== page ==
I argue not - because it's process based, and all the various options retain the same process. Conflicts beign a singular table of action interactions, and the opposing actions being rolled based upon the fiction state (for what skill) and the chosen actions (yours and your opponents) determining who rolls, and who is elligible to do damage (wounds or disposition).
The concept of disposition is not terribly rough, either: it's a damage track for non-combat based upon a stat and the roll of a skill suitable for the situation.

In terms of Mechanical Complexity, for BWR, the tables I needed:
Fight Actions crossreference (1p)
Duel of Wits actions crossreference (1p)
Range and Cover actions crossreference (1/2p)
Weapons Tables (1/2 p)
Skill Advancement table (1/4 p)
List of standard modifiers to a task (1/4 p)
List of talents and their effects. (1p)

That runs to abut 7pp. Adding the skill list and a few other useful bits pushed it to 9pp

For comparison, to run Dune 2d20, I'm up to 7p, including playtest material and all of char gen!

For T2K 4e, my "routine uses" are 4pp:
Crits (1p)
Small Arms Weapons list (1p)
Direct Fire small arms process (1/3p)
Actions list (5/9 p)
Melee process (1/9p)
Travel and Encounter process (2/6p)
Healing (1/6p)
Encounter types card list (1/2p) (only because I'm using standard cards, not the custom deck)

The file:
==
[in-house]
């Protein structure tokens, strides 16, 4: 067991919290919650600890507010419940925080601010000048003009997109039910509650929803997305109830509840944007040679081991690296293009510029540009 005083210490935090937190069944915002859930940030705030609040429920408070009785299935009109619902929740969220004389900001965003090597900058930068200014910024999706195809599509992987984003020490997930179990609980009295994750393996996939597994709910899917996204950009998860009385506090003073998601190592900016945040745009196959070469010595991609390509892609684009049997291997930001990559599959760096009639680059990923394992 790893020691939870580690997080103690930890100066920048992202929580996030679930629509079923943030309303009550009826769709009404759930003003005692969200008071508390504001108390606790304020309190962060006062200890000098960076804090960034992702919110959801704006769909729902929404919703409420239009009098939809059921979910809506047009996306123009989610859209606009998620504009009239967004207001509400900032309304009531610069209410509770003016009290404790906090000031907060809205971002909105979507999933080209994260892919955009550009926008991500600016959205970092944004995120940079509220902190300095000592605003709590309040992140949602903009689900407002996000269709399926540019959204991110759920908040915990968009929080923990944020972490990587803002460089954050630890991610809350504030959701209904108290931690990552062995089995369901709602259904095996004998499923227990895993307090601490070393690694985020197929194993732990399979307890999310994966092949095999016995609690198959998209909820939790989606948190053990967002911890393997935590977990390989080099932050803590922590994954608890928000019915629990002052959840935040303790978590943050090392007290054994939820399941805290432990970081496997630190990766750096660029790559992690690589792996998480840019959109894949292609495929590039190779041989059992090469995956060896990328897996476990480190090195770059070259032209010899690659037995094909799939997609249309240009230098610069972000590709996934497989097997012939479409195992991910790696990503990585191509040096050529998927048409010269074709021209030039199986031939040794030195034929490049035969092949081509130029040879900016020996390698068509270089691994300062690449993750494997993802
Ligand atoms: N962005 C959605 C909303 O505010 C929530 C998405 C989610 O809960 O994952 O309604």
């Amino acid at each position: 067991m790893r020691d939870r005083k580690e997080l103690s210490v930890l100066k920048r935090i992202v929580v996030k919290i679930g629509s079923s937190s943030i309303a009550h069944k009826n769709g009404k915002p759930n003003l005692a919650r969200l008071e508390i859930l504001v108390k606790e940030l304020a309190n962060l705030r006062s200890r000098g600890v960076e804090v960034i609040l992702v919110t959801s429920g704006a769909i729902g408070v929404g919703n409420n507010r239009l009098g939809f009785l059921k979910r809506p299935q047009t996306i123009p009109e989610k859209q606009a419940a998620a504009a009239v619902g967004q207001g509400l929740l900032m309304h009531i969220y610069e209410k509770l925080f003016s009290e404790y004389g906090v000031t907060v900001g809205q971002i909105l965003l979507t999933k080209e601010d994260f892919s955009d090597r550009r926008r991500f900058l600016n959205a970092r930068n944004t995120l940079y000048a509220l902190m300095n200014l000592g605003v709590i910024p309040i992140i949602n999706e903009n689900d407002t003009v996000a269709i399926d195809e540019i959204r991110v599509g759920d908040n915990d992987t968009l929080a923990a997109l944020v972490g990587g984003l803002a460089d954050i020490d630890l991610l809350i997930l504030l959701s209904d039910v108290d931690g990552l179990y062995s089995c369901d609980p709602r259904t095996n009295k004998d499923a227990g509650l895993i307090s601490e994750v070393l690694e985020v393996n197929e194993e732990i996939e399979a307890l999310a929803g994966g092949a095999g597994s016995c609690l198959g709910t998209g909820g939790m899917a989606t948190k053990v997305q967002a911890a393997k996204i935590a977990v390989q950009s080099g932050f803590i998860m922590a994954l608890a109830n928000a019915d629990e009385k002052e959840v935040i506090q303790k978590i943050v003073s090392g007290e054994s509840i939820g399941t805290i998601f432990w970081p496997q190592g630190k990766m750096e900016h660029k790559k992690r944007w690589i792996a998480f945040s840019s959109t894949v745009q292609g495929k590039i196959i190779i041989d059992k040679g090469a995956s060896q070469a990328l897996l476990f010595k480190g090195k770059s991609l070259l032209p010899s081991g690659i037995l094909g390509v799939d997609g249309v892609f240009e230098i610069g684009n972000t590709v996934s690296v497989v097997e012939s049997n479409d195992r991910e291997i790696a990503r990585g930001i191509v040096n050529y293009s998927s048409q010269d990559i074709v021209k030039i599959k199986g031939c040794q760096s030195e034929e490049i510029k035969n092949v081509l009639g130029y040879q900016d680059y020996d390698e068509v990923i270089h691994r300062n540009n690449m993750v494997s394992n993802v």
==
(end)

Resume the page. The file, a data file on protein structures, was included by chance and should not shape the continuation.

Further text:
But the tables overall, excluding weapons lists and vehicles list, are some 14 pages.
I routinely need one or another table that's not in the "common use four pages" above, such as artillery procedure, mines, scavenging, etc... The scavenging rules alone take more than a page (1p is just the table of things found by searching. One roll per success).

Now, from a player perspective, BW has the players engage with the combat tables pretty directly. T2K doesn't. 2d20 has some engagement, but the players tables amount to a 3x5 card's worth.

In play, all three seem to me to be comparable complexity, but the objective measure (how much must I look up to run) puts BW well under either Dune or T2K 4E...
But, comparing what the players need...
In BW, all the tables I need for running save the traits are ones the players are expected to interact with, directly or indirectly; it's easiest to simply let them have them.
In Dune, the only ones needed are "how to build the dice pool" and "how to spend momentum"... all actions boil down to "move self, Move asset, Attack using asset, create an asset"
In T2K4, players need the actions lists (SA/FA), and the terrain effects. that fits nicely on one side of a page. Recovery rates can go on same page. It helps to have the direct fire and melee resolution processes, but they don't need it, as it's technically a GM action.

In T2K4, the mechanical weight is on the GM. Haivng the right tables either memorized or to hand speeds play.